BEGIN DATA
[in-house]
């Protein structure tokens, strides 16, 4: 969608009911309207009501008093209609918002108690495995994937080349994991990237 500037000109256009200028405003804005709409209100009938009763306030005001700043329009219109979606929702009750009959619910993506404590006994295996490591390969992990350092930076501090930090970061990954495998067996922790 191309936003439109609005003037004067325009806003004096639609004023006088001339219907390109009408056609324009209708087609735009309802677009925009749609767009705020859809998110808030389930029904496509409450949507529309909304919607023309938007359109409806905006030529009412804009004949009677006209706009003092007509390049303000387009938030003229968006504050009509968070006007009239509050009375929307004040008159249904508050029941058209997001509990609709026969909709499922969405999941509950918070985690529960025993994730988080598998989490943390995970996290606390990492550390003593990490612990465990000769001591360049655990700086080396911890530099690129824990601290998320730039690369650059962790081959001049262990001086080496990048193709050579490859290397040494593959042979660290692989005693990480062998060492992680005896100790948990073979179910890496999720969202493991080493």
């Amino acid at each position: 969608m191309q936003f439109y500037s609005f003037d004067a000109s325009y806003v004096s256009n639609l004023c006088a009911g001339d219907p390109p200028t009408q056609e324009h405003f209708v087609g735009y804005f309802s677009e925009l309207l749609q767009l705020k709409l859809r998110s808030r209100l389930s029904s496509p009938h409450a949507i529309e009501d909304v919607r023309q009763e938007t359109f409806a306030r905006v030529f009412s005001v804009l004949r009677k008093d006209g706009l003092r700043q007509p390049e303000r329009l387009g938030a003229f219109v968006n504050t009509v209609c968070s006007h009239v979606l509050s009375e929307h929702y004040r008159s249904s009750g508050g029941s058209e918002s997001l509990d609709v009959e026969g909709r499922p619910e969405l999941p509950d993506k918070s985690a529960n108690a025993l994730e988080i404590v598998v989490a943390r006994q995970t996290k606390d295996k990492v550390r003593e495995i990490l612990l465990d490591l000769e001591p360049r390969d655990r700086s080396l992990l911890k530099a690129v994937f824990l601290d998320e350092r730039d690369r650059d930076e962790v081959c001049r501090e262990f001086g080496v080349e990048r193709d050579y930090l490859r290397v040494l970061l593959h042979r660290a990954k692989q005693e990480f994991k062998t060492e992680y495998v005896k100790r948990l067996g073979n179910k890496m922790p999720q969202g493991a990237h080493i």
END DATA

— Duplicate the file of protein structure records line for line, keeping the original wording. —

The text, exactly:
[in-house]
């Protein structure tokens, strides 16, 4: 969608009911309207009501008093209609918002108690495995994937080349994991990237 500037000109256009200028405003804005709409209100009938009763306030005001700043329009219109979606929702009750009959619910993506404590006994295996490591390969992990350092930076501090930090970061990954495998067996922790 191309936003439109609005003037004067325009806003004096639609004023006088001339219907390109009408056609324009209708087609735009309802677009925009749609767009705020859809998110808030389930029904496509409450949507529309909304919607023309938007359109409806905006030529009412804009004949009677006209706009003092007509390049303000387009938030003229968006504050009509968070006007009239509050009375929307004040008159249904508050029941058209997001509990609709026969909709499922969405999941509950918070985690529960025993994730988080598998989490943390995970996290606390990492550390003593990490612990465990000769001591360049655990700086080396911890530099690129824990601290998320730039690369650059962790081959001049262990001086080496990048193709050579490859290397040494593959042979660290692989005693990480062998060492992680005896100790948990073979179910890496999720969202493991080493």
């Amino acid at each position: 969608m191309q936003f439109y500037s609005f003037d004067a000109s325009y806003v004096s256009n639609l004023c006088a009911g001339d219907p390109p200028t009408q056609e324009h405003f209708v087609g735009y804005f309802s677009e925009l309207l749609q767009l705020k709409l859809r998110s808030r209100l389930s029904s496509p009938h409450a949507i529309e009501d909304v919607r023309q009763e938007t359109f409806a306030r905006v030529f009412s005001v804009l004949r009677k008093d006209g706009l003092r700043q007509p390049e303000r329009l387009g938030a003229f219109v968006n504050t009509v209609c968070s006007h009239v979606l509050s009375e929307h929702y004040r008159s249904s009750g508050g029941s058209e918002s997001l509990d609709v009959e026969g909709r499922p619910e969405l999941p509950d993506k918070s985690a529960n108690a025993l994730e988080i404590v598998v989490a943390r006994q995970t996290k606390d295996k990492v550390r003593e495995i990490l612990l465990d490591l000769e001591p360049r390969d655990r700086s080396l992990l911890k530099a690129v994937f824990l601290d998320e350092r730039d690369r650059d930076e962790v081959c001049r501090e262990f001086g080496v080349e990048r193709d050579y930090l490859r290397v040494l970061l593959h042979r660290a990954k692989q005693e990480f994991k062998t060492e992680y495998v005896k100790r948990l067996g073979n179910k890496m922790p999720q969202g493991a990237h080493i």